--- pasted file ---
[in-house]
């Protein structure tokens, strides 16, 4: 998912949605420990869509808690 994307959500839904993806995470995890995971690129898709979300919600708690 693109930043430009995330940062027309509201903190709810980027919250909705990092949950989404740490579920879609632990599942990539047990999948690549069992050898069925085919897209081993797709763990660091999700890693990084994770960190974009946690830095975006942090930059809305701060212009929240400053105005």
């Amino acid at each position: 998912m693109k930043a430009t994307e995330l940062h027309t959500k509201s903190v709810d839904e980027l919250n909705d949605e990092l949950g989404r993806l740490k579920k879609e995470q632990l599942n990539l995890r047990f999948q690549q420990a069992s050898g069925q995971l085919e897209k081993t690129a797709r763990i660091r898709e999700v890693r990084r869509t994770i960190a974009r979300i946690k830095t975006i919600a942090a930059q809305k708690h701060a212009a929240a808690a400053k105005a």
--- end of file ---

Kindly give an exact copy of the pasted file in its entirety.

[in-house]
């Protein structure tokens, strides 16, 4: 998912949605420990869509808690 994307959500839904993806995470995890995971690129898709979300919600708690 693109930043430009995330940062027309509201903190709810980027919250909705990092949950989404740490579920879609632990599942990539047990999948690549069992050898069925085919897209081993797709763990660091999700890693990084994770960190974009946690830095975006942090930059809305701060212009929240400053105005």
């Amino acid at each position: 998912m693109k930043a430009t994307e995330l940062h027309t959500k509201s903190v709810d839904e980027l919250n909705d949605e990092l949950g989404r993806l740490k579920k879609e995470q632990l599942n990539l995890r047990f999948q690549q420990a069992s050898g069925q995971l085919e897209k081993t690129a797709r763990i660091r898709e999700v890693r990084r869509t994770i960190a974009r979300i946690k830095t975006i919600a942090a930059q809305k708690h701060a212009a929240a808690a400053k105005a």